If nightclub-appropriate and trend-driven attire are getting less-appealing by the minute, then shopping the high street can be difficult. Here's how to shop the high street stylishly and efficiently, writes Niamh O'Donoghue.
Not including my stint in retail at 18, high-street trends have never really dominated my wardrobe. I wish I could say this is because I'm too high-brow for the high street and earn enough money to shop in off-the-beaten-track boutiques. The reality paints a different picture. You see, my mother was a seamstress in her past life and would meticulously scorn me for spending my money on skimpy-made tops that would get all-but-one wear. She would see me sneaking into the house with the brown paper bag and inspect the seams for flaws, before marching me back to return it. I owe her a lot of thanks for being able to spot a dud on a shop floor from four feet away.
There was also the problem of growing up with a physical disability. Having a spinal deformity restricted me from wearing clothes straight off the rack, and almost everything I bought required some form of altering (thanks again, mam). The clothes on mannequins didn't look the same on me and I never saw models in magazines with bodies like mine. So for these reasons, I felt like I couldn't wear what everyone else wore. This really drove me to find my fashion identity (plot twist: I'm still finding it) because it gave me the confidence to lead the fashion charge, instead of always following it.
It's choosing your favourite fish dish on the menu but swapping out the fish for a piece of steak instead. The premise is the same, but the end result is actually something totally different and brand new.
Every high street shop - whether it falls into your Love or Loath category - contains at least one per cent of absolute wardrobe gold. But, more often than not, you have to dig to find it (the post-Christmas, post-apocalyptic Zara sale, for example). Some of my favourite pieces – lavender kick-flair suit pants from Topshop, a H&M X Kenzo orange tiger jumper, a pair of wide-legged, panel jeans from Bershka – are all from the high street. But I've had to rewire my brain to find pieces that suit my individual taste and lifestyle but also pieces that don't pigeon-hole me into certain trends. It's like choosing your favourite fish dish on the menu but swapping out the fish for a piece of steak instead. The premise is the same, but the end result is actually something totally different and brand new.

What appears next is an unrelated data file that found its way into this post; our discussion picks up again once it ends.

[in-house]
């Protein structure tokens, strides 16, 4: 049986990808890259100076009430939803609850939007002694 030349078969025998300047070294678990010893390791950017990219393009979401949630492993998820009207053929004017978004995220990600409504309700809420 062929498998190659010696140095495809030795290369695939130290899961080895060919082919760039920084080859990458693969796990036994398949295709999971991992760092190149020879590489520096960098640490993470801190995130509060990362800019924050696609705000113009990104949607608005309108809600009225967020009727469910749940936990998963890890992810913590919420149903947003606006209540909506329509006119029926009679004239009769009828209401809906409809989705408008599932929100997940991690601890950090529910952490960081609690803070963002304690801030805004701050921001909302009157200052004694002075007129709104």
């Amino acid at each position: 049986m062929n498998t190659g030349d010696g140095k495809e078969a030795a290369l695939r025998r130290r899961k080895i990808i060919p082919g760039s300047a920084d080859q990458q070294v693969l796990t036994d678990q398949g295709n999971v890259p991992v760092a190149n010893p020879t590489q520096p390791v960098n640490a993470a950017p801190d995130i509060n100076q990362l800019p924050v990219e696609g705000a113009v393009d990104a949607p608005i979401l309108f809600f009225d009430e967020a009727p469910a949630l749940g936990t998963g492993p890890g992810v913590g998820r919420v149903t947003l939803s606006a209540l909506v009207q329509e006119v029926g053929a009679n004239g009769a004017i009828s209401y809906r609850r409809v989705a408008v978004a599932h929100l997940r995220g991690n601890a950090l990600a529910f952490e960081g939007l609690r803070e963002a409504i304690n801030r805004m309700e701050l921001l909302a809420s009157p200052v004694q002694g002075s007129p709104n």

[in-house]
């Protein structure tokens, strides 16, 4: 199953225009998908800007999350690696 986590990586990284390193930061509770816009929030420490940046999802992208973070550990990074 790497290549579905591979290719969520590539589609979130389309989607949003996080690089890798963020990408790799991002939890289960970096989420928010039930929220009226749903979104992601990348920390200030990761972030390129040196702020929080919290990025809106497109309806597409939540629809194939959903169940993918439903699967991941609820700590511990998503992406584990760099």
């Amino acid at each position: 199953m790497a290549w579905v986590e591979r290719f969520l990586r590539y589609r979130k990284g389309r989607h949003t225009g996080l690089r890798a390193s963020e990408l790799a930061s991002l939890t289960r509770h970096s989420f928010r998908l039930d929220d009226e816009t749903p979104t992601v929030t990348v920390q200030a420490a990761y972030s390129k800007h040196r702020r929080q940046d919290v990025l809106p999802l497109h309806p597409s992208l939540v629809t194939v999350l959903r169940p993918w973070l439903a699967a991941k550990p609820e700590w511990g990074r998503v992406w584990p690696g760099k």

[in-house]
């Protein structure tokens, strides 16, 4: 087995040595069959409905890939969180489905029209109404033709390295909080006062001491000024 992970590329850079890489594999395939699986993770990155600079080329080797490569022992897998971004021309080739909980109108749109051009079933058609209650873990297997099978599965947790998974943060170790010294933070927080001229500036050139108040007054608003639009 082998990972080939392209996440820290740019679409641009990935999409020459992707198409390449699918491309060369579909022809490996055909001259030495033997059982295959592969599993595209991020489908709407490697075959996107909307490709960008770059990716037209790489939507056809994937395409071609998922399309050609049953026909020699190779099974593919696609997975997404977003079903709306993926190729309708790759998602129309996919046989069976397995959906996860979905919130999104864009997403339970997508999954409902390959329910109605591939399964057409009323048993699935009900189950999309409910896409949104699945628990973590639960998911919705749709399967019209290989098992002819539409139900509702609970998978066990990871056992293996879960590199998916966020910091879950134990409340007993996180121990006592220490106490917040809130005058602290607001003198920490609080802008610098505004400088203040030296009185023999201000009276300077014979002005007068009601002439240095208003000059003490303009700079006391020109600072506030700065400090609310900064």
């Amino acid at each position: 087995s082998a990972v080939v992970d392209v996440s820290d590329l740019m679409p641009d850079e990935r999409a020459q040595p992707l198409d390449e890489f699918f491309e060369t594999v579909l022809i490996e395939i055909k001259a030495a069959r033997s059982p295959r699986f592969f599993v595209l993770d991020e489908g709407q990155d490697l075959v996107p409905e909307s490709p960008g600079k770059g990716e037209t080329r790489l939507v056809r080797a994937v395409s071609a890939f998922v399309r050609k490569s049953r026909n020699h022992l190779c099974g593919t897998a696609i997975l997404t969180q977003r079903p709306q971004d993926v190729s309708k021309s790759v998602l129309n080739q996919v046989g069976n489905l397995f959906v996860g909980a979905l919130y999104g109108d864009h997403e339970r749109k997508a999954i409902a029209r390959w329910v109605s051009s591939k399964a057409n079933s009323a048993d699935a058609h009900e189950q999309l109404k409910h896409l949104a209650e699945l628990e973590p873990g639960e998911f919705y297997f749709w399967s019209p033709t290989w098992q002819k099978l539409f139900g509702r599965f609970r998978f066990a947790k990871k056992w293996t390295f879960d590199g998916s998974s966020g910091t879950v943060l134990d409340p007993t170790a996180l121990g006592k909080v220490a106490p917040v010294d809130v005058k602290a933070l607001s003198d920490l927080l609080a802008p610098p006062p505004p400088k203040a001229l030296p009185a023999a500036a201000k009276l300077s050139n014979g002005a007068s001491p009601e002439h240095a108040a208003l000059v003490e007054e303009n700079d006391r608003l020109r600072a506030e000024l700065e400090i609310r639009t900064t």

I've had one-night-stands with leopard print but I've mixed and matched it with tiger print or pony hair. I've done the athleisure trend by going hi-low: a low-key pair of cigarette pants with a racing stripe from Penney's with a pair of Stella McCartney trainers and a crisp, white shirt, and I've bought all of the slogan T-shirts. Really, there is no escaping trends but there are plenty of ways to make them your own. Here are some tips I've found useful when shopping the high street and returning with some of your wardrobe personality still in-tact.
Buy basics and make them your own. By anyone's wardrobe standards, a loose-fitting black shirt is a very basic, albeit necessary, thing to own and is something that is always "on trend". This one from Zara, below, comes with button detailing that adds a smart point of difference, taking it from high street to high chic. And when you're bored with it, swap up the buttons for a new set. Or better yet, recycle some from another garment to make something new. Smart separates will be your sartorial saviour, too.
Shirt with button detailing, €79.95 at zara.com
Try new high street shops. Just because a friend-of-a-friend got a bad deal one time, doesn't mean you will. There are a lot of new places on the market to try (online and IRL): I wasn't convinced of & Other Stories when it first opened, but now I buy all my winter basics there.
Wool blend cropped turtleneck, €69 at stories.com
Don't be put off by window displays and signs marketed for 'younger' buyers. There's no reason why anyone of any age can't shop in Zara, Topshop, Monki, Asos or River Island. Initially, it can be daunting crossing the threshold of a shop that's screaming "25% off for students" with lots of flashy colours and patterns. But beyond that, there is light. My advice? Walk away from the screaming brightness and head to the calm of the back. You'll find less tight, Friday-night dresses and more cashmere and tailoring.
Dark green blazer, €68 at topshop.com
Timing is key. If you know you'll hit panic stations as soon as the shops get too busy, then avoid rush-hour shopping. Do yourself the favour of getting into town as the shops open. That way, you can take advantage of deserted shop floors. And finally, try on before you buy. Do your future, stressed-out self a favour and wear clothes that can easily be chucked on and off. Sizing on the high street *can by temperamental (a size 8 is never, ever an 8) so if in doubt, try it on.